We’ll find out in time. Wo Fat play the Psycho Roadshow on Aug. 20 in Austin, TX, with The Cosmic Dead, Acid Witch, Mala Suerte and many others, so that’ll probably be a good place to start. Beyond that, one doubts it’ll be too long before they hit the road again, since I don’t think at this point they’d be inclined to bring in a new player who couldn’t tour. This may turn out to be an opportunity for them to up the amount of time they spend on that. Again, it’ll be a little bit before we know either way.
In any case, good luck to Busby and continued success to the band, whose reach only seems to be expanding these days toward the forefront of American heavy rock:
Wo Fat Announces New Bass Player
Wo Fat are without a doubt regarded as one of the leading forces in riff-heavy stoner rock. With a sound that pulls from straight up blues and swamp boogie, as much as the classic riffing of Black Sabbath, Wo Fat’s Ripple Music debut, “Midnight Cometh” ranks as their most critically praised album ever. Having separated with their long-term bass player, Wo Fat engaged the services of Ryan Lee, from Crypt Trip, who ruled on bass duties for the band’s recent European tour. But still, a full-time anchor on bass had to be found.
Now the wait is over.
Wo Fat are thrilled to announce the introduction of another master of the low end to the mighty Wo Fat family.
Kent Stump says, “We would like wish a warm, rock and roll welcome to Zack Busby – the new bass player of Wo Fat. Zack is a road-hardened, veteran Rock and Roller of the Dallas heavy music scene who has stepped in to fill some heavy shoes, and has kicked some ass in so doing. We’re thrilled to have Zack laying down the low end for us and you can check him out at our upcoming shows.”
Look for Wo Fat to hit the road for Psycho Roadshow and other special dates, as well as frequent shows in their hometown of Dallas, Texas. Meanwhile, Wo Fat and Ripple Music are working on a couple special Wo Fat projects, including a split 7″ with label-mates, Mothership, and a re-issue of the limited Wo Fat “Live At Freak Valley,” LP that the band self-released, this time complete with a bonus 10″ of more head-swirling live jams.
And more Wo Fat is to come. Stay tuned. The rock goes on!
Posted in Reviews on August 1st, 2016 by H.P. Taskmaster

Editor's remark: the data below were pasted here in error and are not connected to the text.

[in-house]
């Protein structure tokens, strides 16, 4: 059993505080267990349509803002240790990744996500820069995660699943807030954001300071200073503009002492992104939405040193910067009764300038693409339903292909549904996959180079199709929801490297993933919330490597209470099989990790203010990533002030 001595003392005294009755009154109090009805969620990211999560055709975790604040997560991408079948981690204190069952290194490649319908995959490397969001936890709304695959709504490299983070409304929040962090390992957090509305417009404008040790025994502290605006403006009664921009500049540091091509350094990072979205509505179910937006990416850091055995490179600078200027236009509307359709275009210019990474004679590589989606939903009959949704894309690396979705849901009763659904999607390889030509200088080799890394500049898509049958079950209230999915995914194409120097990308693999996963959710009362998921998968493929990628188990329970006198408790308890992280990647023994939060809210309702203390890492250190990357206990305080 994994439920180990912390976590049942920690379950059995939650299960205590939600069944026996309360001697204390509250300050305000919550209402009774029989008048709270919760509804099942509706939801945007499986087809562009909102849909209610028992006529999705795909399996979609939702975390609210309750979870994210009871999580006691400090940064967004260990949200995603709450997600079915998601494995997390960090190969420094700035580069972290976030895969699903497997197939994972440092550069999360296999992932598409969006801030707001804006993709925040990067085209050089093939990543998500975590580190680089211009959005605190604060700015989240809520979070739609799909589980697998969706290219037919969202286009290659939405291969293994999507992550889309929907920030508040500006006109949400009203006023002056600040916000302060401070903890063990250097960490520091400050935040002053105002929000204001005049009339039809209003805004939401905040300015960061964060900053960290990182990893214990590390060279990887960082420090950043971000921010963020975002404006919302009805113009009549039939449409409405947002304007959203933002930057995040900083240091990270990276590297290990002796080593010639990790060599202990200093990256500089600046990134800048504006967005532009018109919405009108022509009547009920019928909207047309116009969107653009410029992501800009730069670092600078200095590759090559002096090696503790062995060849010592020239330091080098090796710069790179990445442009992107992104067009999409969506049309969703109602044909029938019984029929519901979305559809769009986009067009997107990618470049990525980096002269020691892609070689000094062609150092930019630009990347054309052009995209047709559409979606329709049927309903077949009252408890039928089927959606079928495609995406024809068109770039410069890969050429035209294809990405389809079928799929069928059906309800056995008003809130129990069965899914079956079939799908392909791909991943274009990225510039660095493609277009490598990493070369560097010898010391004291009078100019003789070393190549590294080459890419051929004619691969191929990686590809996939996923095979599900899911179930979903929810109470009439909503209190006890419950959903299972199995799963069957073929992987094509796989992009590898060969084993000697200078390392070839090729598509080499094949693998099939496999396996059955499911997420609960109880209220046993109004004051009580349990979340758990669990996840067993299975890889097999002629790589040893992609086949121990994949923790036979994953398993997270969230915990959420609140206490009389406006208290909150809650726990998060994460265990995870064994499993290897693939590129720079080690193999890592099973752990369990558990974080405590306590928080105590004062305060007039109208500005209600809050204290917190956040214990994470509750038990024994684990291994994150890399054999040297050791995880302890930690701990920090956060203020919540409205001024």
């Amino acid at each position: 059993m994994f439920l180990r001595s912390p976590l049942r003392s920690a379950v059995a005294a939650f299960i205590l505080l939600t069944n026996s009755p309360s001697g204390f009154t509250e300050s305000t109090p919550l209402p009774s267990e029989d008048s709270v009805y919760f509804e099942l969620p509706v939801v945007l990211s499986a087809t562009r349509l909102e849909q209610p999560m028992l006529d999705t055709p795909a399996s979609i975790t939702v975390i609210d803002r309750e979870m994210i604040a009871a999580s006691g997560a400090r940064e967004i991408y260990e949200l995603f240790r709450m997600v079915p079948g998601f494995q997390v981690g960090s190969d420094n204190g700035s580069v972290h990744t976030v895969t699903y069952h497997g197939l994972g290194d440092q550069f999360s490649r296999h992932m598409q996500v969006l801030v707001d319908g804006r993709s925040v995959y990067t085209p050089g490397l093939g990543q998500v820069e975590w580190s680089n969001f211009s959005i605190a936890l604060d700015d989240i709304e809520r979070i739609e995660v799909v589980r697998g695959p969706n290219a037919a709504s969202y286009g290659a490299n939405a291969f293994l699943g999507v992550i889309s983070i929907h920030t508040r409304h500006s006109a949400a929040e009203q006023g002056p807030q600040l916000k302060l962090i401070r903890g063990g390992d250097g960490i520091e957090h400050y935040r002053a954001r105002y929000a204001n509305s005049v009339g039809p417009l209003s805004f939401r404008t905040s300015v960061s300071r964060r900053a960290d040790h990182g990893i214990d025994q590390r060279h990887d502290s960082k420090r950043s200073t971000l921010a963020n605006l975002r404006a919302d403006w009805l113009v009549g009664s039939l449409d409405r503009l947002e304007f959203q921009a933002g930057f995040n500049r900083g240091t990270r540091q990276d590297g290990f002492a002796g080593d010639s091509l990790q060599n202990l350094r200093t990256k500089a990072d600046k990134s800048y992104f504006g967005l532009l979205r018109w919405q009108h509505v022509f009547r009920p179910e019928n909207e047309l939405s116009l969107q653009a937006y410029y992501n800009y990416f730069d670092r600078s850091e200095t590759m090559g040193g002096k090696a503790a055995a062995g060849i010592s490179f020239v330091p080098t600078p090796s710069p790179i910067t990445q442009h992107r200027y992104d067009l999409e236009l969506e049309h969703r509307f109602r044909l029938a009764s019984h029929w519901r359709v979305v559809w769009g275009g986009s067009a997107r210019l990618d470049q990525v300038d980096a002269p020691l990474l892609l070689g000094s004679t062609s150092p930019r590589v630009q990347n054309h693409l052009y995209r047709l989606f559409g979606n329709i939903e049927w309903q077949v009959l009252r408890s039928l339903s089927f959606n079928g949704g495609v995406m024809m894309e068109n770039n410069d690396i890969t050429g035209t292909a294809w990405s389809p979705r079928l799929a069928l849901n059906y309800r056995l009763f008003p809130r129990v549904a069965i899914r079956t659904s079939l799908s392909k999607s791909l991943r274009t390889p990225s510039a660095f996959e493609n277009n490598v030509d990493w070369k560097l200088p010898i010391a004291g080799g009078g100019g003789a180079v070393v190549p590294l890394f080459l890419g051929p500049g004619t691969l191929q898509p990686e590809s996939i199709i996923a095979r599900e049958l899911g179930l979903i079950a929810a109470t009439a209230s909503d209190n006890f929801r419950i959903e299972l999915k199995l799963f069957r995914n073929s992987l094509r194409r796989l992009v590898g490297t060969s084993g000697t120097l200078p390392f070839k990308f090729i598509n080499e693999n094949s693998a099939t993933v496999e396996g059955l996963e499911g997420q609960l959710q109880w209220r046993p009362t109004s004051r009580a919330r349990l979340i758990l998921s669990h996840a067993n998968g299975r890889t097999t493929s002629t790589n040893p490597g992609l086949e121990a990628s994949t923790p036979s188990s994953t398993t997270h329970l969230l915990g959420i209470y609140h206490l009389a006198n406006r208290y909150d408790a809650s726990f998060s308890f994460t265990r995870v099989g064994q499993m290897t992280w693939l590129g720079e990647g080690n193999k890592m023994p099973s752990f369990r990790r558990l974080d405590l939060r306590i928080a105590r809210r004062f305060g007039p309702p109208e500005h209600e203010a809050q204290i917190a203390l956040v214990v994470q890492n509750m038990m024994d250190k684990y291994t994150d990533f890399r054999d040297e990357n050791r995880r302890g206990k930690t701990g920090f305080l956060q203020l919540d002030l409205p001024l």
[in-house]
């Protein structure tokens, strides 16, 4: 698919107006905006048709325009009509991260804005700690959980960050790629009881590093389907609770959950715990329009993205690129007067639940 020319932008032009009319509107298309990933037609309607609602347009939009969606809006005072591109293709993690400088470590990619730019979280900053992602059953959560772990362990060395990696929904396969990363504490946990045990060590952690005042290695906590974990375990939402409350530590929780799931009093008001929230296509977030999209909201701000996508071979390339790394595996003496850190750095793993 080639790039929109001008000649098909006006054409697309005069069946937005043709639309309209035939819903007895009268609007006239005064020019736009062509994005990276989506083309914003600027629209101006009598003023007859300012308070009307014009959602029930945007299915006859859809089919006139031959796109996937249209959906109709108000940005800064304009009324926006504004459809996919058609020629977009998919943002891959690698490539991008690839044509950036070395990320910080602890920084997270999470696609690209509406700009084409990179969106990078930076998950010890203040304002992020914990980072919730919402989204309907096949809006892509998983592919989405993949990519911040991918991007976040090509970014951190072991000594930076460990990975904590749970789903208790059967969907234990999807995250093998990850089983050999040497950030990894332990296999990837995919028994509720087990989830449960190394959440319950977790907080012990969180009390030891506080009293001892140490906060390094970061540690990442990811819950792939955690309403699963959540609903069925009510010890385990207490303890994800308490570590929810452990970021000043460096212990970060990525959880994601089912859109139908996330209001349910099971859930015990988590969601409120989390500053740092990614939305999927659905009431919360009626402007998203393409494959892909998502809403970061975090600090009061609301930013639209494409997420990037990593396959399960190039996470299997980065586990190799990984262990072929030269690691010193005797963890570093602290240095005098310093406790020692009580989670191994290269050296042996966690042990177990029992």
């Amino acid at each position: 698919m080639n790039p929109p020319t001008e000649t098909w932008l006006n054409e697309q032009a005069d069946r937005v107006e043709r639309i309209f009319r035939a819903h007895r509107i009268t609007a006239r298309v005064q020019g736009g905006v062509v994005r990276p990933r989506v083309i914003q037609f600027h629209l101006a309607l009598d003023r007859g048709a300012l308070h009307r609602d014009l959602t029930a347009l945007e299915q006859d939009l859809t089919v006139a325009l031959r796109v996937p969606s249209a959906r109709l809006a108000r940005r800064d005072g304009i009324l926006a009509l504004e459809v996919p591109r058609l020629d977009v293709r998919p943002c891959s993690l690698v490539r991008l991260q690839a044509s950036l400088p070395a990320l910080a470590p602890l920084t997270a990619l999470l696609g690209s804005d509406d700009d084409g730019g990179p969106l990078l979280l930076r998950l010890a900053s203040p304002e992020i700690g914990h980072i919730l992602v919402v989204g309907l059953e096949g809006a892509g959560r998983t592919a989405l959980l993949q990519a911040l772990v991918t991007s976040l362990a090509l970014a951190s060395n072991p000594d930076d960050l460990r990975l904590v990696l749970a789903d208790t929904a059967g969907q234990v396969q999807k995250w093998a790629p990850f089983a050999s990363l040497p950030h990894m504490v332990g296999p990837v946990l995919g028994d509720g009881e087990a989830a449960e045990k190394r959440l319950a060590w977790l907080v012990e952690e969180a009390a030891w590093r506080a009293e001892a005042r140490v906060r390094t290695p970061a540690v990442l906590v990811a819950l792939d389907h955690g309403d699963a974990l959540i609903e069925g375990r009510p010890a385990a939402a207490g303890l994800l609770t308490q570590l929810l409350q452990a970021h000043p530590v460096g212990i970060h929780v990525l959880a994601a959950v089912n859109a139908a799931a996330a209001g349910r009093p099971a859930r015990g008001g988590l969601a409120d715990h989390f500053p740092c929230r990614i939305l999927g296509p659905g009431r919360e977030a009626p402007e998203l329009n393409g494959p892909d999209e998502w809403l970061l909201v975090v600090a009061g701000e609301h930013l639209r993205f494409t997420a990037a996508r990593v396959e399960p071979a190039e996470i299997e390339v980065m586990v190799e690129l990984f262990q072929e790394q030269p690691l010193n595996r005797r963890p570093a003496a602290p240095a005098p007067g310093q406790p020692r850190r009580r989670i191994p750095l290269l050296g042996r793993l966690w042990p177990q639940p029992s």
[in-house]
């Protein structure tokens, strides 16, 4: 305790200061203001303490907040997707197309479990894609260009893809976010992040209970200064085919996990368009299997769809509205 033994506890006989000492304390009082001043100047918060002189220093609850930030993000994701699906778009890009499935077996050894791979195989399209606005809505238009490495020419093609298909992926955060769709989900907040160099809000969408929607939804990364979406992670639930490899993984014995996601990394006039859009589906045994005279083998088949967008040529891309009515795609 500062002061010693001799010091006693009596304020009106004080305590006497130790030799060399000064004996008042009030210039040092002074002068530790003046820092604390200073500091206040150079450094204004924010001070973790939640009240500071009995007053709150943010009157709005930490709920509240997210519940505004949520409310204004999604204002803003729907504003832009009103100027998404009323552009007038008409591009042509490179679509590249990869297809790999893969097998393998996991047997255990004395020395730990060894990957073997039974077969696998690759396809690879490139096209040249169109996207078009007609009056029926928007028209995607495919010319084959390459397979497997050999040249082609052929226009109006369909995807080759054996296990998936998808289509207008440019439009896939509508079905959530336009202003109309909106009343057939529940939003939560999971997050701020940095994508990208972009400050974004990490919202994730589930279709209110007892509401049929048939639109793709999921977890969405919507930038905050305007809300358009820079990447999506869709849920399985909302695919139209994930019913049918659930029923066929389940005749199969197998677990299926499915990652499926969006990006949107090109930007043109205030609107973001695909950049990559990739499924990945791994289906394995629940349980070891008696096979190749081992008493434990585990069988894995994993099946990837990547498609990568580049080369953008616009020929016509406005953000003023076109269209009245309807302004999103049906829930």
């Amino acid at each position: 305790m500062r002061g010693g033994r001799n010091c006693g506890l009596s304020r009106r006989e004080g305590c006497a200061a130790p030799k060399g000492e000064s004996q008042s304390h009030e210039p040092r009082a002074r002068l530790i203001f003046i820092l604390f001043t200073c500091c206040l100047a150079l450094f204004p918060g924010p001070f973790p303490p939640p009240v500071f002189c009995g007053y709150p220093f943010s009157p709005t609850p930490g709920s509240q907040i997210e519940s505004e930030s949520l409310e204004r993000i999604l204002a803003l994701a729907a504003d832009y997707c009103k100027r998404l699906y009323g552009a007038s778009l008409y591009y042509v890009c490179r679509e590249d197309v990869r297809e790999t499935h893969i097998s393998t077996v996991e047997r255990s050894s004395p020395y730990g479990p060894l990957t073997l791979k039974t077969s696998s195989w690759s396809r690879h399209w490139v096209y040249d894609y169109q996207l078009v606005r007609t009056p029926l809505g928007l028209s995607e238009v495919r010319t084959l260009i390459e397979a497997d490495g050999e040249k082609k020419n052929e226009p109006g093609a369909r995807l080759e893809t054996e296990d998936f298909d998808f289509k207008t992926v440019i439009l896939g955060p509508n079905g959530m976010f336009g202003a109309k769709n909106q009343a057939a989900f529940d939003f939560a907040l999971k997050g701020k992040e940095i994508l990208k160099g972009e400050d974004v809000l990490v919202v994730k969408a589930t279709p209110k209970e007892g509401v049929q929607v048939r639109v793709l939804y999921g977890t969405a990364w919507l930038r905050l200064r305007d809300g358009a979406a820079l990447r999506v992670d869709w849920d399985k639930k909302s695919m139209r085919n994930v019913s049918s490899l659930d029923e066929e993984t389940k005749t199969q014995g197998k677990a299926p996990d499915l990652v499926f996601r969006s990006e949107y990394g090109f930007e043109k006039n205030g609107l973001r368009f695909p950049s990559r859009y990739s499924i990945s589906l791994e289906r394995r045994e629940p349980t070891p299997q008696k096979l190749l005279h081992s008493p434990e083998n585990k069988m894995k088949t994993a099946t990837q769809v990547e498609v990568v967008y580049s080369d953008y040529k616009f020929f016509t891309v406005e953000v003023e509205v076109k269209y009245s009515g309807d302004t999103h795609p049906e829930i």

It would seem that as Ripple Music‘s split series presses forward in number it’s doing likewise in sound. As well it should. The Second Coming of Heavy — Chapter Three once again brings together two acts on a single LP, two bands in the earlier stages of their career but who each seem to be working toward making a stylistic mark.
Topped off as were the prior editions (and reportedly all those still to come) with artwork by Joseph Rudell and Carrie Olaje, this next installment in the ambitiously-titled run pairs Michigan heavy rockers BoneHawk and Swedish semi-cultist harmonizing newcomers Kingnomad, who represent the biggest geographic leap The Second Coming of Heavy has yet taken — they’re the first non-US band to be featured — and a coinciding stylistic shift, nestling as they do into a storytelling laid back fuzz never quite given to boogie rock, but definitely taking some cues from that scene as well as garage doom, finding a place between the two almost immediately and residing there comfortably until the jammy trip-out on closer “The Suicide King.” For them, this represents the first physical release they’ve had since getting together, and for BoneHawk, their four songs here provide a follow-up to their well-received 2014 debut LP, Albino Rhino, of which Ripple also did a pressing earlier this year.
The two bands share little in common tonally or conceptually apart from a basic affinity for riffs, but those who’ve followed The Second Coming of Heavy through its first two chapters with Geezer and Borracho (review here) and Supervoid and Red Desert (review here) should come into this matchup with fairly open expectations. Thus far, Ripple has done well in finding complementary but still distinct acts.